Creating a character that comes with a problem needing resolution, one that readily generates sympathy, also allows writers to streamline their storytelling. As John Mullan explains, “The orphan is above all a character out of place, forced to make his or her own home in the world…set loose from established conventions to face a world of endless possibilities (and dangers).” Since the orphan trope includes these expectations, we don’t need the author to explain why their orphans beg or steal (Ren from the The Good Thief, the Artful Dodger from Oliver Twist); we already know they must fend for themselves and possess few options for doing so. Childhood (mis)adventures, too, are more readily undertaken without parental objection, giving writers incentive to remove parents from the plot.[‡] However, such reasons alone are insufficient for orphaning a character. Julie Just points to the recent trend of young adult fiction replacing dead parents with absentee, inattentive, or incompetent parents,[§] a move that still affords young characters both opportunity and reason to adventure or “act out”. Similarly, characters can experience social isolation or loneliness without being orphaned. Therefore, employing the orphan trope must serve a greater narrative purpose than mere convenience.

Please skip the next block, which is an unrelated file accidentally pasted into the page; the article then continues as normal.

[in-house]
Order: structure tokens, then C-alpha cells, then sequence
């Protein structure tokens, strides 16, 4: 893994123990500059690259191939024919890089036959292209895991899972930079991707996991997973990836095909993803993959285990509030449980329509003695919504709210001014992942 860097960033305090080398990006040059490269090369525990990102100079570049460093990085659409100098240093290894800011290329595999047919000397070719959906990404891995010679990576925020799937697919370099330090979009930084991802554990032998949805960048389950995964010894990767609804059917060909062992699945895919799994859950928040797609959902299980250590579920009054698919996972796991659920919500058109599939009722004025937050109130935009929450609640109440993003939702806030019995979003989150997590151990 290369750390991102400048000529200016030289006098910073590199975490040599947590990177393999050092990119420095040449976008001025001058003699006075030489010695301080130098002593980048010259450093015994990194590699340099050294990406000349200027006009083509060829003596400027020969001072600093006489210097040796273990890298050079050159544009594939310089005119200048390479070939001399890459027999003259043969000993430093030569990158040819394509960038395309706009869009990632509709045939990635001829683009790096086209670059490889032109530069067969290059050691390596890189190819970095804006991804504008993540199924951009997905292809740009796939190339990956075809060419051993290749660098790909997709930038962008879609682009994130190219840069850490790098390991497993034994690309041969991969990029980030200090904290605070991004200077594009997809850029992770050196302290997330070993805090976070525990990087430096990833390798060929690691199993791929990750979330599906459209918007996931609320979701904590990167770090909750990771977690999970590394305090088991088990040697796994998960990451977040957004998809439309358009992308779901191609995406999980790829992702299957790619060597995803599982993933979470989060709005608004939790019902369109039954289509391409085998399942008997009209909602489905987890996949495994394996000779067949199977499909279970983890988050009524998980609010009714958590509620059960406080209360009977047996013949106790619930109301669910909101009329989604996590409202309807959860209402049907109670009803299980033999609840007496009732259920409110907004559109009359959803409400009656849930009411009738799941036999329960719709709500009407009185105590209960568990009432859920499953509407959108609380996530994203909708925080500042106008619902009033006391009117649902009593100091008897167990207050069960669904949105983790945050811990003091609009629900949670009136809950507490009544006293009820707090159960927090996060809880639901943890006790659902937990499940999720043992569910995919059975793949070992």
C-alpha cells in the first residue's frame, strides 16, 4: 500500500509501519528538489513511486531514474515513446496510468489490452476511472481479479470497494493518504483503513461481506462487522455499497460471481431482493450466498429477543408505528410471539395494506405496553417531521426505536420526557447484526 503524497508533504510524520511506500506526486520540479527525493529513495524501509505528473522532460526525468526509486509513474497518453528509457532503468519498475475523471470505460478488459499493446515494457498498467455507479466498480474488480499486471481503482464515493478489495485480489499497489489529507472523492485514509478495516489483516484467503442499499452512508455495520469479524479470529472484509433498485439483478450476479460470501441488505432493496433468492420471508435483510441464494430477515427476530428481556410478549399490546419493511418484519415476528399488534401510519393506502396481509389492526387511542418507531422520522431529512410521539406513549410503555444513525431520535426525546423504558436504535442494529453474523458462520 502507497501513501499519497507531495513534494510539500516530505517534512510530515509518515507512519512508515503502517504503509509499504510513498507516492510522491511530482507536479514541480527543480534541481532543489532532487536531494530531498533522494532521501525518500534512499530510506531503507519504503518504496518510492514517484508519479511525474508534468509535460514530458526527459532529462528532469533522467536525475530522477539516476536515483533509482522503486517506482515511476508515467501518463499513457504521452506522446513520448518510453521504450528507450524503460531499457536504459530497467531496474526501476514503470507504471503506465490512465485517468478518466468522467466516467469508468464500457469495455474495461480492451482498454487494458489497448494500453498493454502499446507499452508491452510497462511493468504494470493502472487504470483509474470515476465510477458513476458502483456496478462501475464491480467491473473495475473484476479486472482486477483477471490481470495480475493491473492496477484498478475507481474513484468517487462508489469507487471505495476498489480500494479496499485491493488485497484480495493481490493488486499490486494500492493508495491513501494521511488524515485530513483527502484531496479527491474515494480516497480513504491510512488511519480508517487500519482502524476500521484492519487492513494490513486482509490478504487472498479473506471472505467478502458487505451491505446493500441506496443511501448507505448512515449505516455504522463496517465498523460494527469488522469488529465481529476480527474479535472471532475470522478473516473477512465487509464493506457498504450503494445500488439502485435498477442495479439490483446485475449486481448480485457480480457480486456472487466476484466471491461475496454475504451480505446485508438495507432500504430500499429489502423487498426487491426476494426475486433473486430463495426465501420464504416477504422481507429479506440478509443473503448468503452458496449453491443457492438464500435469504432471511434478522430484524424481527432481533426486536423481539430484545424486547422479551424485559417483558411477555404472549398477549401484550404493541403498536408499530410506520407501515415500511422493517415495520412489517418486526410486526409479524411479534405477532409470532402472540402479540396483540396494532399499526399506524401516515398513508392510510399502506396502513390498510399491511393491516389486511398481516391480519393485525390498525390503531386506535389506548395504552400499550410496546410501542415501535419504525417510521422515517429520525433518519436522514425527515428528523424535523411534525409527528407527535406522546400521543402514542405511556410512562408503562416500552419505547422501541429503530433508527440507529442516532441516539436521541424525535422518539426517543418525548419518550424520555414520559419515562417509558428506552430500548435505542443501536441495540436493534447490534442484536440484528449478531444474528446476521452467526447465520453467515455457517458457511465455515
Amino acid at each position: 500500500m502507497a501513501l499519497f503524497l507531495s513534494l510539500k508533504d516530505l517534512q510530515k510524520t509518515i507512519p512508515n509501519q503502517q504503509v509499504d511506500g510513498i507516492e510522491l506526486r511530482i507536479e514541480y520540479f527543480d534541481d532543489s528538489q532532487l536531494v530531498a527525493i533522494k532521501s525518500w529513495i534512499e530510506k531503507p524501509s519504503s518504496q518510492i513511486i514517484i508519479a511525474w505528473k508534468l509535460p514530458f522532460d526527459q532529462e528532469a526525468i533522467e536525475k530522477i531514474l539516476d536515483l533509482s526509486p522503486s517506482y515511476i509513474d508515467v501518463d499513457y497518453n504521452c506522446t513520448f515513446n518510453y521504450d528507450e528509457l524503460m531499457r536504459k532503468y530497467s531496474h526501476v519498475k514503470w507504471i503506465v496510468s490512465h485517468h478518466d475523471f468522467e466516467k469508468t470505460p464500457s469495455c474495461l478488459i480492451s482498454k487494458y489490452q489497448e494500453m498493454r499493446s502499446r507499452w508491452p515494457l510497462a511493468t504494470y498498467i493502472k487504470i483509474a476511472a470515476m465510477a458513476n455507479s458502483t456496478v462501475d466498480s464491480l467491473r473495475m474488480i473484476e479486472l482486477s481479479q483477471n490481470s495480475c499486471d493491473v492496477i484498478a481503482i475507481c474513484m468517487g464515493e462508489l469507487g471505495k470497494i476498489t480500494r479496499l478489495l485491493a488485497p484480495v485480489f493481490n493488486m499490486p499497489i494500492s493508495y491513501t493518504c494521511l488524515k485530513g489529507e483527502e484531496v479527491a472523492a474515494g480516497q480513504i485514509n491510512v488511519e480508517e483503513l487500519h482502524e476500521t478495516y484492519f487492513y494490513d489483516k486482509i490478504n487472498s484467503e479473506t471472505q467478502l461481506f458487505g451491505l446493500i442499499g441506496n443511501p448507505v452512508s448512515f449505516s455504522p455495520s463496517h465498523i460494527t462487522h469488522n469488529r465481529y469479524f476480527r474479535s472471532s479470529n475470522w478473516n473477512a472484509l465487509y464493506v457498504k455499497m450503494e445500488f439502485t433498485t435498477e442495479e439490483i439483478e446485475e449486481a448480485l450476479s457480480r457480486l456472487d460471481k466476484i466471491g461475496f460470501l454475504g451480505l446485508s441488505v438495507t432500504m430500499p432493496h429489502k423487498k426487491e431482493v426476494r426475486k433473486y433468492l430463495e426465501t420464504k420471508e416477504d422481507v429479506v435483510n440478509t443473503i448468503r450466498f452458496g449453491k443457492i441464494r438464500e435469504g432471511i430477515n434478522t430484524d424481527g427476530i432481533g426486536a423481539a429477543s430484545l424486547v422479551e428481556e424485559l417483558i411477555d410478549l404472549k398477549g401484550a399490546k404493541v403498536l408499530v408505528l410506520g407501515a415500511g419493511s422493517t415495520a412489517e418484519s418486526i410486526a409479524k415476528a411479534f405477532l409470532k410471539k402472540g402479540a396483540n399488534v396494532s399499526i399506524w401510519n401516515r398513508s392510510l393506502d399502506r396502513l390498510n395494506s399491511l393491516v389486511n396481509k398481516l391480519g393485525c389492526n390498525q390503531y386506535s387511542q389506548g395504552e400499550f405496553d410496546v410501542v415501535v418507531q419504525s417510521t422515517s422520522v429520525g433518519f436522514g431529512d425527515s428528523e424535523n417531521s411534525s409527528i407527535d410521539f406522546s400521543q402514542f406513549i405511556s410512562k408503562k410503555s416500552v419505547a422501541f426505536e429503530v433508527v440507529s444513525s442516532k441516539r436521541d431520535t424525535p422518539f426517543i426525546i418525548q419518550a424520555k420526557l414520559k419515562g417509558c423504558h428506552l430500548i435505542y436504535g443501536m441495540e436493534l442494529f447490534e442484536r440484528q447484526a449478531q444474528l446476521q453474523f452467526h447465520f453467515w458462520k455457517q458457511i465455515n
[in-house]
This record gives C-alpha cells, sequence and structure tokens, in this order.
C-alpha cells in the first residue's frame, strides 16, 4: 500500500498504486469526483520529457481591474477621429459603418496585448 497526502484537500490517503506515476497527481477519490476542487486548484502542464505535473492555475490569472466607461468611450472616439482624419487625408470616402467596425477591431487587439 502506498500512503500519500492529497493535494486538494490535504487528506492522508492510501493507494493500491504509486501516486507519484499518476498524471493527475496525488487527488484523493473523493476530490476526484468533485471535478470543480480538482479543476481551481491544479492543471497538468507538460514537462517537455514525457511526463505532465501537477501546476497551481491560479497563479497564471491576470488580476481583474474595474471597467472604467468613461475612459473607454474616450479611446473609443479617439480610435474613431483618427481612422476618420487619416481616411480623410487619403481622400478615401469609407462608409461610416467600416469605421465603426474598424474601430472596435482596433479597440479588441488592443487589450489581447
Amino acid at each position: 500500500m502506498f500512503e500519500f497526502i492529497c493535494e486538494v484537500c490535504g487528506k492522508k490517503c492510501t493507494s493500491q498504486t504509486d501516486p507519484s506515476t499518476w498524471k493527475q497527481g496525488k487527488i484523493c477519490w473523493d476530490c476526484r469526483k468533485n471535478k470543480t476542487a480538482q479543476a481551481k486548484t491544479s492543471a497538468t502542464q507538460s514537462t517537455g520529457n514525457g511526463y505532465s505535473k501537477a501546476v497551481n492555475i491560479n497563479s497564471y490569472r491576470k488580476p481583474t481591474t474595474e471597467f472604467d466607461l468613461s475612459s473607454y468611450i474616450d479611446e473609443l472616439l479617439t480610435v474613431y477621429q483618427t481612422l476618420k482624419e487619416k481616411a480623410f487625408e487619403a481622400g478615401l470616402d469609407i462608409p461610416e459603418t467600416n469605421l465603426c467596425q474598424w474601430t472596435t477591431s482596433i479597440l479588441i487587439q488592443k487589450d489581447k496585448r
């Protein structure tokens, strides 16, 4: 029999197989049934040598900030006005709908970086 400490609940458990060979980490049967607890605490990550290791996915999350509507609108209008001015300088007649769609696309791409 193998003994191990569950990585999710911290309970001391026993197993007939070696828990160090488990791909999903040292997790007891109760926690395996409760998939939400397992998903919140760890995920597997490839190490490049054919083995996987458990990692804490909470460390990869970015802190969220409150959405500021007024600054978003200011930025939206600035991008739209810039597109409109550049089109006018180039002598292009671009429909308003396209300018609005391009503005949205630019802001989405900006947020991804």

All the Living
In All the Living, C. E. Morgan’s thoughtful approach to the orphan trope lets the story focus on her young lovers and quietly makes Aloma’s orphaning central to the novel’s conflict as it explores how varied the experience of loss can be. As an orphan (now grown), Aloma can more readily ignore social convention when she moves in with boyfriend Orren to help him run his family’s farm following the sudden deaths of his brother and widowed mother.[**] While Aloma’s childhood loss avoids uninteresting complications parents would add to the plot, it also leaves her unprepared for Orren’s grief and how it alters him. Unlike Orren, she cannot recall her parents and experiences their deaths as an absence. Because Aloma never had a home, she cannot empathize with Orren when he refuses to either reside in or rent the house he once shared with his deceased loved ones and they quarrel. Orren also misunderstands her behavior, finding her tendency to “look outward” infuriating because he forgets or fails to see that her actions reveal an orphan’s need for connection. In Morgan’s hands, sharing a history of loss prevents these lovers from finding common ground. Thus, their losses generate more misunderstanding than they provide comfort.